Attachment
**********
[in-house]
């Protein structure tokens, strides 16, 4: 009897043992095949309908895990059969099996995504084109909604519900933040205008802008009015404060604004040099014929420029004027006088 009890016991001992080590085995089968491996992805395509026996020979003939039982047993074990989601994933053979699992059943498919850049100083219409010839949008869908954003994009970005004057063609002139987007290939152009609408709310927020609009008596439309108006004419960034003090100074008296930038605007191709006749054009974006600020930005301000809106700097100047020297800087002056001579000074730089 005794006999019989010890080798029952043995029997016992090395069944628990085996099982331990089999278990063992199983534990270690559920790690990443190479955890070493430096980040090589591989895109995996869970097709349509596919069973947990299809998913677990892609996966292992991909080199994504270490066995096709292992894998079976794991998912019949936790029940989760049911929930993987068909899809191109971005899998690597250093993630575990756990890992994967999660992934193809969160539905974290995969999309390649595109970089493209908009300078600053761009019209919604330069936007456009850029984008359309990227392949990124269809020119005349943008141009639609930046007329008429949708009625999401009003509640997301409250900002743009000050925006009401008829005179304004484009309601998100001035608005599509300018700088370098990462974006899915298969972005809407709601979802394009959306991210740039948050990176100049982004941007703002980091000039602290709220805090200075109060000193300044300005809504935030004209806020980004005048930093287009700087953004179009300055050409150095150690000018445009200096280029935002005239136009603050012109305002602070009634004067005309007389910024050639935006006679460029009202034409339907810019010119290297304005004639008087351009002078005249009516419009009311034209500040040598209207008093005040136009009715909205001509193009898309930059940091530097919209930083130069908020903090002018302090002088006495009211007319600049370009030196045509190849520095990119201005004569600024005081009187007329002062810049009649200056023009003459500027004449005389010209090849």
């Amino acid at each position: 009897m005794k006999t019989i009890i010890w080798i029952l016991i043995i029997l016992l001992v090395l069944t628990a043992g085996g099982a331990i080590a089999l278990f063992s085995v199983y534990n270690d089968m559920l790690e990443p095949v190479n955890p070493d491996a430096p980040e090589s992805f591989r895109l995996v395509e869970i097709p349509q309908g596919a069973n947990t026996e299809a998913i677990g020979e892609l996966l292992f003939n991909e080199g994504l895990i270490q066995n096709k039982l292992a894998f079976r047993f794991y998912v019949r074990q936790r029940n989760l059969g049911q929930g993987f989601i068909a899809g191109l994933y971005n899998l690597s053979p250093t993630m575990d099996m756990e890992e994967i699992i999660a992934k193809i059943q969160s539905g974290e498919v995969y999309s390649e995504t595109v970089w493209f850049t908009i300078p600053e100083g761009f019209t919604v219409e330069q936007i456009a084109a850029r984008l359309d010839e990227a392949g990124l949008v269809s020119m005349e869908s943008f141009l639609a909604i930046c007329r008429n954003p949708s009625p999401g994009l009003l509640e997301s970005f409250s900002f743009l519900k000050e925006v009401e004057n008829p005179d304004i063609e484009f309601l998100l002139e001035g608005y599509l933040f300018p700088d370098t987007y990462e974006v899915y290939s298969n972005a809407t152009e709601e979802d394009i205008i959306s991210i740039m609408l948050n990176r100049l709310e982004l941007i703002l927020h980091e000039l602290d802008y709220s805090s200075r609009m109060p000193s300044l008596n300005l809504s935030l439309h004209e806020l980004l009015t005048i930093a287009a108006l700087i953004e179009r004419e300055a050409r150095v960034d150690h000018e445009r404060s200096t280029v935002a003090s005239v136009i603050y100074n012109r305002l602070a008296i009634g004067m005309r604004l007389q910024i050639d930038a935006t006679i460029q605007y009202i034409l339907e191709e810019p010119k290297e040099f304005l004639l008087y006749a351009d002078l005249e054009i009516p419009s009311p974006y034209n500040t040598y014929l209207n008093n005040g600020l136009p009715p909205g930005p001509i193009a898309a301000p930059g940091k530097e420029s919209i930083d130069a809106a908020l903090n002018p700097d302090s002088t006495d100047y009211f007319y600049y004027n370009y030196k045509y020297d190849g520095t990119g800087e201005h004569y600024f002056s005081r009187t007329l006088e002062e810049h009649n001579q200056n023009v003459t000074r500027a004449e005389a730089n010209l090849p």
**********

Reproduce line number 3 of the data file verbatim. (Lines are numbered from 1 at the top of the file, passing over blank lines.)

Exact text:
């Amino acid at each position: 009897m005794k006999t019989i009890i010890w080798i029952l016991i043995i029997l016992l001992v090395l069944t628990a043992g085996g099982a331990i080590a089999l278990f063992s085995v199983y534990n270690d089968m559920l790690e990443p095949v190479n955890p070493d491996a430096p980040e090589s992805f591989r895109l995996v395509e869970i097709p349509q309908g596919a069973n947990t026996e299809a998913i677990g020979e892609l996966l292992f003939n991909e080199g994504l895990i270490q066995n096709k039982l292992a894998f079976r047993f794991y998912v019949r074990q936790r029940n989760l059969g049911q929930g993987f989601i068909a899809g191109l994933y971005n899998l690597s053979p250093t993630m575990d099996m756990e890992e994967i699992i999660a992934k193809i059943q969160s539905g974290e498919v995969y999309s390649e995504t595109v970089w493209f850049t908009i300078p600053e100083g761009f019209t919604v219409e330069q936007i456009a084109a850029r984008l359309d010839e990227a392949g990124l949008v269809s020119m005349e869908s943008f141009l639609a909604i930046c007329r008429n954003p949708s009625p999401g994009l009003l509640e997301s970005f409250s900002f743009l519900k000050e925006v009401e004057n008829p005179d304004i063609e484009f309601l998100l002139e001035g608005y599509l933040f300018p700088d370098t987007y990462e974006v899915y290939s298969n972005a809407t152009e709601e979802d394009i205008i959306s991210i740039m609408l948050n990176r100049l709310e982004l941007i703002l927020h980091e000039l602290d802008y709220s805090s200075r609009m109060p000193s300044l008596n300005l809504s935030l439309h004209e806020l980004l009015t005048i930093a287009a108006l700087i953004e179009r004419e300055a050409r150095v960034d150690h000018e445009r404060s200096t280029v935002a003090s005239v136009i603050y100074n012109r305002l602070a008296i009634g004067m005309r604004l007389q910024i050639d930038a935006t006679i460029q605007y009202i034409l339907e191709e810019p010119k290297e040099f304005l004639l008087y006749a351009d002078l005249e054009i009516p419009s009311p974006y034209n500040t040598y014929l209207n008093n005040g600020l136009p009715p909205g930005p001509i193009a898309a301000p930059g940091k530097e420029s919209i930083d130069a809106a908020l903090n002018p700097d302090s002088t006495d100047y009211f007319y600049y004027n370009y030196k045509y020297d190849g520095t990119g800087e201005h004569y600024f002056s005081r009187t007329l006088e002062e810049h009649n001579q200056n023009v003459t000074r500027a004449e005389a730089n010209l090849p």